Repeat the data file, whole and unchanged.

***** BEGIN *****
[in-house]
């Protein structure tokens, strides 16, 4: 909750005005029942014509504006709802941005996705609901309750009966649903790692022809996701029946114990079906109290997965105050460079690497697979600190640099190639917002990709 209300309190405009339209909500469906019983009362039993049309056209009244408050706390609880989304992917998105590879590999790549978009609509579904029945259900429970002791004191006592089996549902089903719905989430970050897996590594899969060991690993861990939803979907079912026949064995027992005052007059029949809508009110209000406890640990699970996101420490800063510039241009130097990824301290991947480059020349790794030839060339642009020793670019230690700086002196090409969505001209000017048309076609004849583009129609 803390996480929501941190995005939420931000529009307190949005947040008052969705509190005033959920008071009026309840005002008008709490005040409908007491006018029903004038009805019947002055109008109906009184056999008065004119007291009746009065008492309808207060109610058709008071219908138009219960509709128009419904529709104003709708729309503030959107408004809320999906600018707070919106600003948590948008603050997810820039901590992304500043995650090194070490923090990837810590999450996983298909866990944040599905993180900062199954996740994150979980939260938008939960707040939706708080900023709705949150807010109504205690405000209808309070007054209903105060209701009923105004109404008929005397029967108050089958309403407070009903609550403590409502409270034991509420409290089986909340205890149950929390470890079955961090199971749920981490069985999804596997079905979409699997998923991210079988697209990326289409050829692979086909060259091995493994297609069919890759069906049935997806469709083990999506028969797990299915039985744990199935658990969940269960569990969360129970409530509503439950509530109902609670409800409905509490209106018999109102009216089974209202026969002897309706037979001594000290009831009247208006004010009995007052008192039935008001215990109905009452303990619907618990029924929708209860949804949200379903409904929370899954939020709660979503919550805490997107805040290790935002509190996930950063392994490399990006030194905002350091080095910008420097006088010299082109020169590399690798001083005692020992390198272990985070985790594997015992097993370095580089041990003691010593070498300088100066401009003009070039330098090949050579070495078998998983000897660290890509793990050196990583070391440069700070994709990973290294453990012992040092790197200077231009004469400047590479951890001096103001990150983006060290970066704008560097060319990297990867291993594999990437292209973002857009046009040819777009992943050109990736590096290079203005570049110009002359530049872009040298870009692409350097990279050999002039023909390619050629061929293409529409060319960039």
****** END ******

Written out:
[in-house]
């Protein structure tokens, strides 16, 4: 909750005005029942014509504006709802941005996705609901309750009966649903790692022809996701029946114990079906109290997965105050460079690497697979600190640099190639917002990709 209300309190405009339209909500469906019983009362039993049309056209009244408050706390609880989304992917998105590879590999790549978009609509579904029945259900429970002791004191006592089996549902089903719905989430970050897996590594899969060991690993861990939803979907079912026949064995027992005052007059029949809508009110209000406890640990699970996101420490800063510039241009130097990824301290991947480059020349790794030839060339642009020793670019230690700086002196090409969505001209000017048309076609004849583009129609 803390996480929501941190995005939420931000529009307190949005947040008052969705509190005033959920008071009026309840005002008008709490005040409908007491006018029903004038009805019947002055109008109906009184056999008065004119007291009746009065008492309808207060109610058709008071219908138009219960509709128009419904529709104003709708729309503030959107408004809320999906600018707070919106600003948590948008603050997810820039901590992304500043995650090194070490923090990837810590999450996983298909866990944040599905993180900062199954996740994150979980939260938008939960707040939706708080900023709705949150807010109504205690405000209808309070007054209903105060209701009923105004109404008929005397029967108050089958309403407070009903609550403590409502409270034991509420409290089986909340205890149950929390470890079955961090199971749920981490069985999804596997079905979409699997998923991210079988697209990326289409050829692979086909060259091995493994297609069919890759069906049935997806469709083990999506028969797990299915039985744990199935658990969940269960569990969360129970409530509503439950509530109902609670409800409905509490209106018999109102009216089974209202026969002897309706037979001594000290009831009247208006004010009995007052008192039935008001215990109905009452303990619907618990029924929708209860949804949200379903409904929370899954939020709660979503919550805490997107805040290790935002509190996930950063392994490399990006030194905002350091080095910008420097006088010299082109020169590399690798001083005692020992390198272990985070985790594997015992097993370095580089041990003691010593070498300088100066401009003009070039330098090949050579070495078998998983000897660290890509793990050196990583070391440069700070994709990973290294453990012992040092790197200077231009004469400047590479951890001096103001990150983006060290970066704008560097060319990297990867291993594999990437292209973002857009046009040819777009992943050109990736590096290079203005570049110009002359530049872009040298870009692409350097990279050999002039023909390619050629061929293409529409060319960039």